The University of Sussex has been accused of privatising more than a tenth of its jobs.
The institution has announced plans to outsource 235 positions to two private companies to manage its estates and facilities and provide campus catering and conferencing.
The University and College Union said it was not consulted on the plans announced to staff on Wednesday.
It said it will oppose them and is consulting its members. The transfer is planned for August 2013.
Unison and Unite, which also represents affected staff at the Falmer campus, has had meetings with members.
UCU general secretary, Sally Hunt, said people’s working conditions would suffer under a private employer.
She said: “Our position is that it is privatisation because it is taking people’s jobs funded by the public sector and transferring them to a |private employer.
“There is no doubt if these people become employees of a private company their working conditions will change significantly.
“UCU will oppose this. This news was sprung on the unions without any prior consultation or any discussion about finding solutions in-house.”
The staff will be transferred on their current terms and conditions under national regulations, but unions say it will not protect them “indefinitely”.
Ms Hunt said: “Once the employer has a business case to alter the terms and conditions they can do it, while I have no doubt new staff will be given inferior terms and conditions.”
The university, which employs 2,200 people, said it wants to cater for a growing number of students.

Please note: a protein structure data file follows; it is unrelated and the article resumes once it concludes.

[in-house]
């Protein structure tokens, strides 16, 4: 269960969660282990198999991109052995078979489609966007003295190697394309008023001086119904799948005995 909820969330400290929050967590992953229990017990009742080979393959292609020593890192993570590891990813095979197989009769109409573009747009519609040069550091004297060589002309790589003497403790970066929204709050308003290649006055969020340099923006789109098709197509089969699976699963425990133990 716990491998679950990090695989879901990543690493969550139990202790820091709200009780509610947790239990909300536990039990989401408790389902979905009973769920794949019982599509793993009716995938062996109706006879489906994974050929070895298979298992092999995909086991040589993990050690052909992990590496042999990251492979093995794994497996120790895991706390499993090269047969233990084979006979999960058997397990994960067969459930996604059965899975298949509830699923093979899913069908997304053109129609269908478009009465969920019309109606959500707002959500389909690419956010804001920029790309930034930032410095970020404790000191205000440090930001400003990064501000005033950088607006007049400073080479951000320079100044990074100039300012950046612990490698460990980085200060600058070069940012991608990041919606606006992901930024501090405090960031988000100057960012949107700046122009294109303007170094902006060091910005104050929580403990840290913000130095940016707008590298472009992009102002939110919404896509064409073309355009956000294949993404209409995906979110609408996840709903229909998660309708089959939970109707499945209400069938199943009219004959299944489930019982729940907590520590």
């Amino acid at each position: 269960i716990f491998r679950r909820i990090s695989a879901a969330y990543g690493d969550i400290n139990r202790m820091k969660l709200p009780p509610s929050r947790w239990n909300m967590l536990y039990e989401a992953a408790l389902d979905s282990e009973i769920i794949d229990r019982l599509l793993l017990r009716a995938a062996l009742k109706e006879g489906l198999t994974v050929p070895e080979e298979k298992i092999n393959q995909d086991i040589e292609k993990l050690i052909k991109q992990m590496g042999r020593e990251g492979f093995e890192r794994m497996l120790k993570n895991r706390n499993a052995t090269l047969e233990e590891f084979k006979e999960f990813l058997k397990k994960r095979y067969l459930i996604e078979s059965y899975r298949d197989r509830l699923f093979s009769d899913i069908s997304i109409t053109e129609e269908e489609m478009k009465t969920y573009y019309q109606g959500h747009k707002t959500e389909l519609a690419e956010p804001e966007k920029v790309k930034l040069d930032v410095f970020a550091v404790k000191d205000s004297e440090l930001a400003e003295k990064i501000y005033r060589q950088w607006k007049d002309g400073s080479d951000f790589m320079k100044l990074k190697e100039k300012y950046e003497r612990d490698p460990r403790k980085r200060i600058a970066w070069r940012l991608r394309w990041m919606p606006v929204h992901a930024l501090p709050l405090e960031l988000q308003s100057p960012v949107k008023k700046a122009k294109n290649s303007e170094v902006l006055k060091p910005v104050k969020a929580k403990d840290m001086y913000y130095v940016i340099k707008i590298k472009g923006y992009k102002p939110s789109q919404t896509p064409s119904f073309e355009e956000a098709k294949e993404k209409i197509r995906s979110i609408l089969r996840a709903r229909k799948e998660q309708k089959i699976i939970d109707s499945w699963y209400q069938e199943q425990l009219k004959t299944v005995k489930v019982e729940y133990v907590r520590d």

Student numbers have grown by 2,000 to 12,000 in the past two years and it expects to reach 15,000 by 2015-16.
Annually, the university takes in £170 million, of which about £45 million comes from Government.
However, John Duffy, registrar and secretary, said the plans were not due to cost but to increase quality.
He said: “As we grow, we need to ensure we provide support services to our students and staff as efficiently and effectively as possible – making best use both of public funding and, increasingly, of our students’ own investment.
“As one part of doing this, we are now looking to work with specialist external organisations to manage our estate and facilities and to provide our catering and conferencing services. These are areas where there is already a range of experienced, specialist, external organisations.”
One worker, who would be affected by the changes, said she fears for her job in the long-term.
The woman, who does not want to be named, said: “We are all gutted. This is not a time to be out of a job.”
However, the university said the plans are not about cutting staff.